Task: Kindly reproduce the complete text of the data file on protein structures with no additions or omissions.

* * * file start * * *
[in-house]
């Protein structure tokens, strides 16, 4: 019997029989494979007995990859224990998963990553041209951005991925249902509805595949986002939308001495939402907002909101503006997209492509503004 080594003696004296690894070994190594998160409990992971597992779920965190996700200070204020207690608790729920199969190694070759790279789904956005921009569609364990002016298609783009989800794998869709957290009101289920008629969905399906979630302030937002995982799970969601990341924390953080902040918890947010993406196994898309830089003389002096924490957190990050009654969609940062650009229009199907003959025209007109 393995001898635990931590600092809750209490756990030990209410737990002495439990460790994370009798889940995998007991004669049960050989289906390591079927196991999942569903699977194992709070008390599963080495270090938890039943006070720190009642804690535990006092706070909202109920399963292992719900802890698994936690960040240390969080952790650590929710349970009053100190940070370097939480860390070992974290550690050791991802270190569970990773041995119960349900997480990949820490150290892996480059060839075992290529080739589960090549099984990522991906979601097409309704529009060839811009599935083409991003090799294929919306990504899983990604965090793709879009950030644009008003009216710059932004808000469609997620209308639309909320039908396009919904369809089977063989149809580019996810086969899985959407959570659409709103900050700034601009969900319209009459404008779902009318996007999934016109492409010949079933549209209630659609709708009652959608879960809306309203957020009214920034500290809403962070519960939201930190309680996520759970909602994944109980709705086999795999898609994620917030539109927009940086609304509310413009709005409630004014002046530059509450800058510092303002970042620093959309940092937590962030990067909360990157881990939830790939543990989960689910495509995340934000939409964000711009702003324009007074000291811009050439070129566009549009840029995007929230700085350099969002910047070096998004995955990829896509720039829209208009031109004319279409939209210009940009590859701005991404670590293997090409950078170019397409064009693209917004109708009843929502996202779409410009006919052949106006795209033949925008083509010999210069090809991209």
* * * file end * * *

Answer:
[in-house]
């Protein structure tokens, strides 16, 4: 019997029989494979007995990859224990998963990553041209951005991925249902509805595949986002939308001495939402907002909101503006997209492509503004 080594003696004296690894070994190594998160409990992971597992779920965190996700200070204020207690608790729920199969190694070759790279789904956005921009569609364990002016298609783009989800794998869709957290009101289920008629969905399906979630302030937002995982799970969601990341924390953080902040918890947010993406196994898309830089003389002096924490957190990050009654969609940062650009229009199907003959025209007109 393995001898635990931590600092809750209490756990030990209410737990002495439990460790994370009798889940995998007991004669049960050989289906390591079927196991999942569903699977194992709070008390599963080495270090938890039943006070720190009642804690535990006092706070909202109920399963292992719900802890698994936690960040240390969080952790650590929710349970009053100190940070370097939480860390070992974290550690050791991802270190569970990773041995119960349900997480990949820490150290892996480059060839075992290529080739589960090549099984990522991906979601097409309704529009060839811009599935083409991003090799294929919306990504899983990604965090793709879009950030644009008003009216710059932004808000469609997620209308639309909320039908396009919904369809089977063989149809580019996810086969899985959407959570659409709103900050700034601009969900319209009459404008779902009318996007999934016109492409010949079933549209209630659609709708009652959608879960809306309203957020009214920034500290809403962070519960939201930190309680996520759970909602994944109980709705086999795999898609994620917030539109927009940086609304509310413009709005409630004014002046530059509450800058510092303002970042620093959309940092937590962030990067909360990157881990939830790939543990989960689910495509995340934000939409964000711009702003324009007074000291811009050439070129566009549009840029995007929230700085350099969002910047070096998004995955990829896509720039829209208009031109004319279409939209210009940009590859701005991404670590293997090409950078170019397409064009693209917004109708009843929502996202779409410009006919052949106006795209033949925008083509010999210069090809991209």